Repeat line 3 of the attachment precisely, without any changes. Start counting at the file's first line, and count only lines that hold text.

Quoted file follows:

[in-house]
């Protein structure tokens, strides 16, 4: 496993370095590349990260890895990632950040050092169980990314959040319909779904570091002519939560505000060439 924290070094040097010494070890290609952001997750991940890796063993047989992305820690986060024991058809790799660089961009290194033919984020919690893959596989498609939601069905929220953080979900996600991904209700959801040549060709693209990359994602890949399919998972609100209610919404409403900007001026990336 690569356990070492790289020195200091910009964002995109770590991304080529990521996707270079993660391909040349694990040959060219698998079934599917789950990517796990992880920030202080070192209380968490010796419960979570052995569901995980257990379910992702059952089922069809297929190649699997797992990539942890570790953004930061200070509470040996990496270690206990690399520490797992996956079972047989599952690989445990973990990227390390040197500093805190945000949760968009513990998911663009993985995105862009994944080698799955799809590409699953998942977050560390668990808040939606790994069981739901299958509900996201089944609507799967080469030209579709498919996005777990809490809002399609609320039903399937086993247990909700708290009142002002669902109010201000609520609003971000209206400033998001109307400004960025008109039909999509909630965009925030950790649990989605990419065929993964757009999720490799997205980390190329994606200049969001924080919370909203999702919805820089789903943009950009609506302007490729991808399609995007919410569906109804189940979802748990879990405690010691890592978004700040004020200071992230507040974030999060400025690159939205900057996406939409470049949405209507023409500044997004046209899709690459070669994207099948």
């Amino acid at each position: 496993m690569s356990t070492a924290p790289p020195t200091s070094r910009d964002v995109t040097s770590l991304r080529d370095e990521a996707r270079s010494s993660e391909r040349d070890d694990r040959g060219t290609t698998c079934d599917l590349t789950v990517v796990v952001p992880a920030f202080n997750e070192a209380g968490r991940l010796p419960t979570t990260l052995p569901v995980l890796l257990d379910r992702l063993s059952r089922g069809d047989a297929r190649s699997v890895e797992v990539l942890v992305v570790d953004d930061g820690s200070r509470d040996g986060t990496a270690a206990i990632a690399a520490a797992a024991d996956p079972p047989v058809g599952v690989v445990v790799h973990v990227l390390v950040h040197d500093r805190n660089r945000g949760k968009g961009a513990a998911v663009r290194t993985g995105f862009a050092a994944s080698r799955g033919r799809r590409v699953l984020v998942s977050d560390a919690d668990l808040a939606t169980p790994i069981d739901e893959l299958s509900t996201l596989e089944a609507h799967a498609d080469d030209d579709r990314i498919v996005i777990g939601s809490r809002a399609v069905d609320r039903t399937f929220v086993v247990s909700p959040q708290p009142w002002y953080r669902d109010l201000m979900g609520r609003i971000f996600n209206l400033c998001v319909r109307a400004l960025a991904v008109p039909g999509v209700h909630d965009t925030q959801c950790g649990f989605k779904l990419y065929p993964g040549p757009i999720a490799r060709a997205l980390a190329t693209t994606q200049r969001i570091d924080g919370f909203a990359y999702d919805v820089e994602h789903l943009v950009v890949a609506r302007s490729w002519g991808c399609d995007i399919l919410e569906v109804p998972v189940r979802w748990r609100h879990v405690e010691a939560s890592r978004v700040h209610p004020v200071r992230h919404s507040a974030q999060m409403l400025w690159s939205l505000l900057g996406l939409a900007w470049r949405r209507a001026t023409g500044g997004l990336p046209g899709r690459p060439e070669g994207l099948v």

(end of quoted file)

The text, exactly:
């Amino acid at each position: 496993m690569s356990t070492a924290p790289p020195t200091s070094r910009d964002v995109t040097s770590l991304r080529d370095e990521a996707r270079s010494s993660e391909r040349d070890d694990r040959g060219t290609t698998c079934d599917l590349t789950v990517v796990v952001p992880a920030f202080n997750e070192a209380g968490r991940l010796p419960t979570t990260l052995p569901v995980l890796l257990d379910r992702l063993s059952r089922g069809d047989a297929r190649s699997v890895e797992v990539l942890v992305v570790d953004d930061g820690s200070r509470d040996g986060t990496a270690a206990i990632a690399a520490a797992a024991d996956p079972p047989v058809g599952v690989v445990v790799h973990v990227l390390v950040h040197d500093r805190n660089r945000g949760k968009g961009a513990a998911v663009r290194t993985g995105f862009a050092a994944s080698r799955g033919r799809r590409v699953l984020v998942s977050d560390a919690d668990l808040a939606t169980p790994i069981d739901e893959l299958s509900t996201l596989e089944a609507h799967a498609d080469d030209d579709r990314i498919v996005i777990g939601s809490r809002a399609v069905d609320r039903t399937f929220v086993v247990s909700p959040q708290p009142w002002y953080r669902d109010l201000m979900g609520r609003i971000f996600n209206l400033c998001v319909r109307a400004l960025a991904v008109p039909g999509v209700h909630d965009t925030q959801c950790g649990f989605k779904l990419y065929p993964g040549p757009i999720a490799r060709a997205l980390a190329t693209t994606q200049r969001i570091d924080g919370f909203a990359y999702d919805v820089e994602h789903l943009v950009v890949a609506r302007s490729w002519g991808c399609d995007i399919l919410e569906v109804p998972v189940r979802w748990r609100h879990v405690e010691a939560s890592r978004v700040h209610p004020v200071r992230h919404s507040a974030q999060m409403l400025w690159s939205l505000l900057g996406l939409a900007w470049r949405r209507a001026t023409g500044g997004l990336p046209g899709r690459p060439e070669g994207l099948v």